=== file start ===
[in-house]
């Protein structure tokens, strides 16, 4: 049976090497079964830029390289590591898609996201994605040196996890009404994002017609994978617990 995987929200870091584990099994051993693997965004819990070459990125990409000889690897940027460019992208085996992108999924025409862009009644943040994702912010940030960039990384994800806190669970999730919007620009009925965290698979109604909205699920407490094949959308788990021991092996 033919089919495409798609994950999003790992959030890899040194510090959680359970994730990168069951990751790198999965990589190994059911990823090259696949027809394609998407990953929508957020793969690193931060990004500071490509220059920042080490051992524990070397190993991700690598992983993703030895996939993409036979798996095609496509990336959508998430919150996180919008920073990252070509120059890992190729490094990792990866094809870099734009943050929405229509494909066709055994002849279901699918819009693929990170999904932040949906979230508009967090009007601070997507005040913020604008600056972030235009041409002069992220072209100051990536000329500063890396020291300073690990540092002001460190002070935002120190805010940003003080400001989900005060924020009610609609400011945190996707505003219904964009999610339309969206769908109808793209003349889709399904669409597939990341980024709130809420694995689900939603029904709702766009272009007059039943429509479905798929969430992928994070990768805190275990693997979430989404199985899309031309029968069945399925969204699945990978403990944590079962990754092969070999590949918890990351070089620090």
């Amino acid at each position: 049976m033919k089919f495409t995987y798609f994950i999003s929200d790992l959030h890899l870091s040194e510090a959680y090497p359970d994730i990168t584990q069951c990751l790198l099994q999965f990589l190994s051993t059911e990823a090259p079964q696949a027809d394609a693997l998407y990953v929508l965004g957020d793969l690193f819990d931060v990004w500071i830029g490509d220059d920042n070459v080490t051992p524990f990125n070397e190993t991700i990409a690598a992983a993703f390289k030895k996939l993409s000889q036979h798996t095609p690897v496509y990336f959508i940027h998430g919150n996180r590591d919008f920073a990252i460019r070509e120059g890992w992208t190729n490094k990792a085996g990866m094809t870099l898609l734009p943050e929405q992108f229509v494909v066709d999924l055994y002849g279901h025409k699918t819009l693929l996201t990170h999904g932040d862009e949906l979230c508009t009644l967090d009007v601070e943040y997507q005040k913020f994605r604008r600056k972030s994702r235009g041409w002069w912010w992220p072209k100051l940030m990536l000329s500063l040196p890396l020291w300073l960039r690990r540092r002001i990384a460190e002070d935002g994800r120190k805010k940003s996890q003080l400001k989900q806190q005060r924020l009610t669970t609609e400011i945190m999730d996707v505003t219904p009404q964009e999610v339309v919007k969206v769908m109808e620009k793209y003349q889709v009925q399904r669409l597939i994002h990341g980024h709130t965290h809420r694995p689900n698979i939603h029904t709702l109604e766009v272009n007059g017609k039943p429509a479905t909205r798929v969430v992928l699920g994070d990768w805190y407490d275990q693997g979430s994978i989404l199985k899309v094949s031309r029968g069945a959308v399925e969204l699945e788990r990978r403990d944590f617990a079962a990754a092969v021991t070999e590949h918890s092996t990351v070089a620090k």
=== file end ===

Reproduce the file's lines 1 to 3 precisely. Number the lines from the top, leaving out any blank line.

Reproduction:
[in-house]
């Protein structure tokens, strides 16, 4: 049976090497079964830029390289590591898609996201994605040196996890009404994002017609994978617990 995987929200870091584990099994051993693997965004819990070459990125990409000889690897940027460019992208085996992108999924025409862009009644943040994702912010940030960039990384994800806190669970999730919007620009009925965290698979109604909205699920407490094949959308788990021991092996 033919089919495409798609994950999003790992959030890899040194510090959680359970994730990168069951990751790198999965990589190994059911990823090259696949027809394609998407990953929508957020793969690193931060990004500071490509220059920042080490051992524990070397190993991700690598992983993703030895996939993409036979798996095609496509990336959508998430919150996180919008920073990252070509120059890992190729490094990792990866094809870099734009943050929405229509494909066709055994002849279901699918819009693929990170999904932040949906979230508009967090009007601070997507005040913020604008600056972030235009041409002069992220072209100051990536000329500063890396020291300073690990540092002001460190002070935002120190805010940003003080400001989900005060924020009610609609400011945190996707505003219904964009999610339309969206769908109808793209003349889709399904669409597939990341980024709130809420694995689900939603029904709702766009272009007059039943429509479905798929969430992928994070990768805190275990693997979430989404199985899309031309029968069945399925969204699945990978403990944590079962990754092969070999590949918890990351070089620090």
């Amino acid at each position: 049976m033919k089919f495409t995987y798609f994950i999003s929200d790992l959030h890899l870091s040194e510090a959680y090497p359970d994730i990168t584990q069951c990751l790198l099994q999965f990589l190994s051993t059911e990823a090259p079964q696949a027809d394609a693997l998407y990953v929508l965004g957020d793969l690193f819990d931060v990004w500071i830029g490509d220059d920042n070459v080490t051992p524990f990125n070397e190993t991700i990409a690598a992983a993703f390289k030895k996939l993409s000889q036979h798996t095609p690897v496509y990336f959508i940027h998430g919150n996180r590591d919008f920073a990252i460019r070509e120059g890992w992208t190729n490094k990792a085996g990866m094809t870099l898609l734009p943050e929405q992108f229509v494909v066709d999924l055994y002849g279901h025409k699918t819009l693929l996201t990170h999904g932040d862009e949906l979230c508009t009644l967090d009007v601070e943040y997507q005040k913020f994605r604008r600056k972030s994702r235009g041409w002069w912010w992220p072209k100051l940030m990536l000329s500063l040196p890396l020291w300073l960039r690990r540092r002001i990384a460190e002070d935002g994800r120190k805010k940003s996890q003080l400001k989900q806190q005060r924020l009610t669970t609609e400011i945190m999730d996707v505003t219904p009404q964009e999610v339309v919007k969206v769908m109808e620009k793209y003349q889709v009925q399904r669409l597939i994002h990341g980024h709130t965290h809420r694995p689900n698979i939603h029904t709702l109604e766009v272009n007059g017609k039943p429509a479905t909205r798929v969430v992928l699920g994070d990768w805190y407490d275990q693997g979430s994978i989404l199985k899309v094949s031309r029968g069945a959308v399925e969204l699945e788990r990978r403990d944590f617990a079962a990754a092969v021991t070999e590949h918890s092996t990351v070089a620090k």